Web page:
Sunday, March 30, 2008

The Art of being Tongue-Tied

I am perhaps fortunate enough not to write for the sake of bread,butter or bills. My position gives me the luxury of writing for the sake of writing; without the intention of building a closet tumbling with awards.My predicament lies in the fact that I often find myself at the center of all my complacence,blissfully unwilling to do something to override the block.I suppose I take it for granted that the block gives a writer the impression of a safety net, or that of a bubble of comfortable superiority.

I have often used 'the block' as an excuse for the spasms of ineptitude that hinder my thought process.I now prefer to use the euphemism of being 'tongue-tied' instead.The state of being tongue-tied is often misconstrued as a state of being in deep contemplation. It is the not-so-discreet way of buying time and the benefit of the doubt. I hereby give myself the benefit of the doubt! I am sorry for the inconvenience. It isn't my intention to insult anyone's intelligence.

Sunday, March 23, 2008

A Study in Melancholy

There is a melancholy that comes with early mornings.
The uncertainty is far from dulcet,
It flutters on like an endless drone.
The air lingers with the lassitude
Of its blithe former self.
I stare into the wilderness,
And wonder when my blank daydream will end.
My fingers curl from some forgotten
Former exhilaration.
I soak in the present decrepitude
Till I can languish in pity no more.
I can only wilt into the wilderness
And wonder when this daydream will end.

Tuesday, March 18, 2008

Love in the Time of Jane Austen

The past two weeks have witnessed a downpour of chick-lit at this part of the world. I read 'Emma' with an almost embarrassing voracity(I am so excited about this entry I nearly typed veracity!).Jane Austen can be quite an addictive source of temptation to the loitering feminine mind.'Emma' had all the ingredients of the average chick-flick. There was romance,scandal,gossip,heartbreak,engagement and eventually matrimony.What sets Jane Austen apart from the others in her genre is her portrayal of romantic love.

Romance in the Victorian era comes across as a far cry from the blatant display of affection in present times.An arch of the eyebrow,a carefully crafted letter,a slight touch of the hand and a swift covert glance can mean so much more than the 'I like you,just the way you are' line from 'Bridget Jones' Diary'. A couple walking at a distance from the rest of a travelling party can set tongues wagging about the prospect of a wedding.A proposal is a subtle endeavour carried out after considerable deliberation. Proposals are rejected with the aid of polite letters of apology and misunderstandings are forgiven with all the appropriate terms of endearment.

The imminent danger in Jane Austen's work, lies in all the hidden innuendoes that wreak havoc in the minds of young,impressionable divas like yours truly.It is quite understandable why there are so many delusional 'maidens' waiting in distress for certain individuals known as 'knights' to rescue them.

ps: A little trivia here, 'Emma' was the inspiration for the mindless chick-flick 'Clueless' starring Alicia Silverstone. The resemblance between the two is indeed bizzare.

Saturday, March 08, 2008

All the Chick-Lit of Yore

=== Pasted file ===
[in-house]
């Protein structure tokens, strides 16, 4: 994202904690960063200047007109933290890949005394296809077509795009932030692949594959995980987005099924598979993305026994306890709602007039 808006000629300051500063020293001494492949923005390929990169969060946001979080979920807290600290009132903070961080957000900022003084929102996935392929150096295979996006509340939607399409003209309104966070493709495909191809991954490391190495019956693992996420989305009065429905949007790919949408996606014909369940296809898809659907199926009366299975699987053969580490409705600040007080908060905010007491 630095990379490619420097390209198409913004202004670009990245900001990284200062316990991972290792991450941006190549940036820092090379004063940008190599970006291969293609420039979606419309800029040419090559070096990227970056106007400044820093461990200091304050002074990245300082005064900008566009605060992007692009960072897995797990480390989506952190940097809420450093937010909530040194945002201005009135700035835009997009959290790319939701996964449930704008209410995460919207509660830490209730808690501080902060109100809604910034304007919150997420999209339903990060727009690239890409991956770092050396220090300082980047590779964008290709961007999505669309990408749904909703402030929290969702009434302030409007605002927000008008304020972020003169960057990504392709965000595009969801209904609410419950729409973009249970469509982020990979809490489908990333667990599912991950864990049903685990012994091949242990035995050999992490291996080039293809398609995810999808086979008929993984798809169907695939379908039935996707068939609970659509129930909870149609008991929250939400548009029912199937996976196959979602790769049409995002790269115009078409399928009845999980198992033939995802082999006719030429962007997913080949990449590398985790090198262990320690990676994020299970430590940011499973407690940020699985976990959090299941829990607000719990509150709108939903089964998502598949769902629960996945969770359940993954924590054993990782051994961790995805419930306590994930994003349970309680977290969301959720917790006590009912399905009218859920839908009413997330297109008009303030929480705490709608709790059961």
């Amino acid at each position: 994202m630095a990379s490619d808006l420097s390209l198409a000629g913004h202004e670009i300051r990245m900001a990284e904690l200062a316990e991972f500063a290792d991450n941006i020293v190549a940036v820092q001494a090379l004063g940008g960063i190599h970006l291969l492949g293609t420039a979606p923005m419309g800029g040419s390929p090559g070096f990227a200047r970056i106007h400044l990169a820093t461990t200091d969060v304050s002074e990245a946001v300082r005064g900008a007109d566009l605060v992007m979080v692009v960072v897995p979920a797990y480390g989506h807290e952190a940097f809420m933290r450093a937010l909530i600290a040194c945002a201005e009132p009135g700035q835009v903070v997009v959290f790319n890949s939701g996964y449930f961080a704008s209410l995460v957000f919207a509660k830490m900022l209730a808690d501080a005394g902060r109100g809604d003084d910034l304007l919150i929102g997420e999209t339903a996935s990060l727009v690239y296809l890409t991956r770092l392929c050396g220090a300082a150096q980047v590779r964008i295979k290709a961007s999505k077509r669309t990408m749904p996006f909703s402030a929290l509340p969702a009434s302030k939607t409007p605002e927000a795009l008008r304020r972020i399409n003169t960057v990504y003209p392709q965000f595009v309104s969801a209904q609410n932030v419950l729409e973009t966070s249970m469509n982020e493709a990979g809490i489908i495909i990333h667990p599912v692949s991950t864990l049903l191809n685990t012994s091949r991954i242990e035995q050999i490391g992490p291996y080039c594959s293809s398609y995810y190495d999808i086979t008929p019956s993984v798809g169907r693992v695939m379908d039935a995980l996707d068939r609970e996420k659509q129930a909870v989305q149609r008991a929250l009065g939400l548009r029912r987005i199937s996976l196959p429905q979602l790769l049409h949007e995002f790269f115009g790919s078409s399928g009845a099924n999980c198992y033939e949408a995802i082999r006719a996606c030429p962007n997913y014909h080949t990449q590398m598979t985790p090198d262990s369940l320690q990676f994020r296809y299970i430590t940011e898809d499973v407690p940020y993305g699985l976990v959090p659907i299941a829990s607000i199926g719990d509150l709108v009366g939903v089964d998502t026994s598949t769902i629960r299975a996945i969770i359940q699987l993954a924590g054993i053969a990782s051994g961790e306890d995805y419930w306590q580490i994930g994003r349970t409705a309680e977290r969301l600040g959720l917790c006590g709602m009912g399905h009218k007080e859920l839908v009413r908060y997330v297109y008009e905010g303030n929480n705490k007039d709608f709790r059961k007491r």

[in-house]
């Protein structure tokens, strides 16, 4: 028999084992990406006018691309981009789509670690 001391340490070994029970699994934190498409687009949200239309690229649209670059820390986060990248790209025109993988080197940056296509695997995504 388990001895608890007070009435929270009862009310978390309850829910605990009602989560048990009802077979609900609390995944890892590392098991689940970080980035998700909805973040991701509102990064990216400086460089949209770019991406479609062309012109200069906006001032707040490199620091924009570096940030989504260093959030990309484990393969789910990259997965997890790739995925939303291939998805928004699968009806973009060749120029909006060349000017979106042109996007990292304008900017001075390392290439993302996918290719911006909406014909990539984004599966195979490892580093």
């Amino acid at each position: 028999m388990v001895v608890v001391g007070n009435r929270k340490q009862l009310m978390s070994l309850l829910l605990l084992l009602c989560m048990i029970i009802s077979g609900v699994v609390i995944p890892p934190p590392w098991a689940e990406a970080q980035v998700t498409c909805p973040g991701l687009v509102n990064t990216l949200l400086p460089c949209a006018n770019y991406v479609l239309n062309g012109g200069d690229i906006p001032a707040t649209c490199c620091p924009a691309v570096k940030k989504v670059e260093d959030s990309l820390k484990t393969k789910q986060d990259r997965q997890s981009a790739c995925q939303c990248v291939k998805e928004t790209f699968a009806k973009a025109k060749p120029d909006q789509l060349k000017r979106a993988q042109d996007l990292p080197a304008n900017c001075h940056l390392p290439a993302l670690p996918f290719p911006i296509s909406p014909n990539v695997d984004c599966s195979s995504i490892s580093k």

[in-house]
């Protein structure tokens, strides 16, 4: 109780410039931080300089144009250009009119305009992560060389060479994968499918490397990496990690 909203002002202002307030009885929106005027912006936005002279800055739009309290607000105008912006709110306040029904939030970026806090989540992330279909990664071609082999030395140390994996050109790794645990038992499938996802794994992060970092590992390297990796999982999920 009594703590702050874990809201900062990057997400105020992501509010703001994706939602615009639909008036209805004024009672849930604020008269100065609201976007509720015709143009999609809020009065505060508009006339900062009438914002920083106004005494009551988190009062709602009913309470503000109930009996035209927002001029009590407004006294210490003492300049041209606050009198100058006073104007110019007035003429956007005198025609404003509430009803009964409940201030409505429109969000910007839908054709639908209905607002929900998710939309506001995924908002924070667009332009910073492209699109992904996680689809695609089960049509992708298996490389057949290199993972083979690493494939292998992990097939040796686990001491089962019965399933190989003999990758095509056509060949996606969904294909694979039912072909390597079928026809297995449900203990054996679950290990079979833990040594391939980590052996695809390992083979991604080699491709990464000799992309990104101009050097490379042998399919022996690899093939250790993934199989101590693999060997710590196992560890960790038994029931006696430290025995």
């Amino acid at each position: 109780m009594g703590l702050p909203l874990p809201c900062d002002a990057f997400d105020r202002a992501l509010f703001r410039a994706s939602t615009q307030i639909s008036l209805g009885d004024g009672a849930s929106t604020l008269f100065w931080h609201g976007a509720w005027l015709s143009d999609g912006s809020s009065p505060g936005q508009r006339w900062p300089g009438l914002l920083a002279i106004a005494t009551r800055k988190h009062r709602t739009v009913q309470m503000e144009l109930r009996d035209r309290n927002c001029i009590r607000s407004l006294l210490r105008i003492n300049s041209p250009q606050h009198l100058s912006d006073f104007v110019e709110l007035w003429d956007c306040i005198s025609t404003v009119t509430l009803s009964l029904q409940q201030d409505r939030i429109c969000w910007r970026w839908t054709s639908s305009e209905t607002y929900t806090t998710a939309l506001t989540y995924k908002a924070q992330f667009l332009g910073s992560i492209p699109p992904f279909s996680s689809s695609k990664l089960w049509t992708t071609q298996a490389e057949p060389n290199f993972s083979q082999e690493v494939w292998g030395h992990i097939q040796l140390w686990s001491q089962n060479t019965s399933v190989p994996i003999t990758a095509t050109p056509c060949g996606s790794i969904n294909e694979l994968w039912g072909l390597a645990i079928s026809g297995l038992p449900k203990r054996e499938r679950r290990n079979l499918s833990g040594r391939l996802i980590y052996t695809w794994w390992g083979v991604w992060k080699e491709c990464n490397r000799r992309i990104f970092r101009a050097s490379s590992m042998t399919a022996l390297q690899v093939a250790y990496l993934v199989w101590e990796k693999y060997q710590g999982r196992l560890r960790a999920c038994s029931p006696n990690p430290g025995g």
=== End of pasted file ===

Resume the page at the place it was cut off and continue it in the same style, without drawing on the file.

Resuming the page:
I have a lonesome copy of 'Emma' by Jane Austen stashed away at the bottom of the forgotten portion of the bookshelf. I have attempted to read it four times and have given up. I presume, I would have flunked English Literature if Jane Austen's work had been a part of the curriculum. I admit that Ms. Austen's work is astute,witty and on par with that of her contemporaries. I also admit that I occasionally take a fleeting interest in chick-lit, and that Jane Austen was the forerunner of that unfortunate genre.

My interest in chick-lit is fleeting enough to give in to the lazy urge to watch the movie instead of reading the book.As a result, I've watched adaptations of 'Sense and Sensibility' and 'Pride and Prejudice' before actually reading them(in my opinion a heinous crime against literary genius). 'Emma' is different. I haven't seen a film or a mini series based on 'Emma'. Thus 'Emma' poses some sort of dilemma to my wayward conscience;'to read or not to read'.

Ms. Austen's books stereotypically have characters like gorgeous damsels, plain Janes,cranky old men, snooty aristocratic ladies,thick headed dandies, unstoppable matchmakers and embarrassing mothers with both feet in their mouths.There is heartbreak,misunderstanding,double crossing,torrid romance,more torrid gossip and nearly every other ingredient of a daytime soap opera.What sets Ms. Austen's work apart from contemporary chick-lit and the average soap opera is her persistent wit and her keen assessment of human character.

I figured that after a dose of Dostoyevsky's mysticism,common human hypocrisy,hardcore libertarianism,forgotten lives in the Salinas valley,racism and war; chick-lit would be an excellent remedy. I've chosen 'Emma' to prove that my conscience,though occasionally unpredictable, is crystal clear. Stay tuned for more outlandish desecration.

Saturday, March 01, 2008

The Epitaph of Imagination

Imagination is dying.The fleeting sense of possibility that was once celebrated is now bowing down to the world's obsession with reality. What would have once made poingant fiction will now sell only under the banner of 'a really poingant memoir'. If Oscar Wilde lamented over 'The Decay of Lying', I will lament the death of imagination itself. Here's an epitaph that I hope will be fitting enough when imagination gets its final blow.

Here lies imagination.
Friend to the lonesome,
Foe to the irksome,
Saviour of fiction
And Antidote to bad writing.
Rest till you are resurrected
By those deserving of your living presence.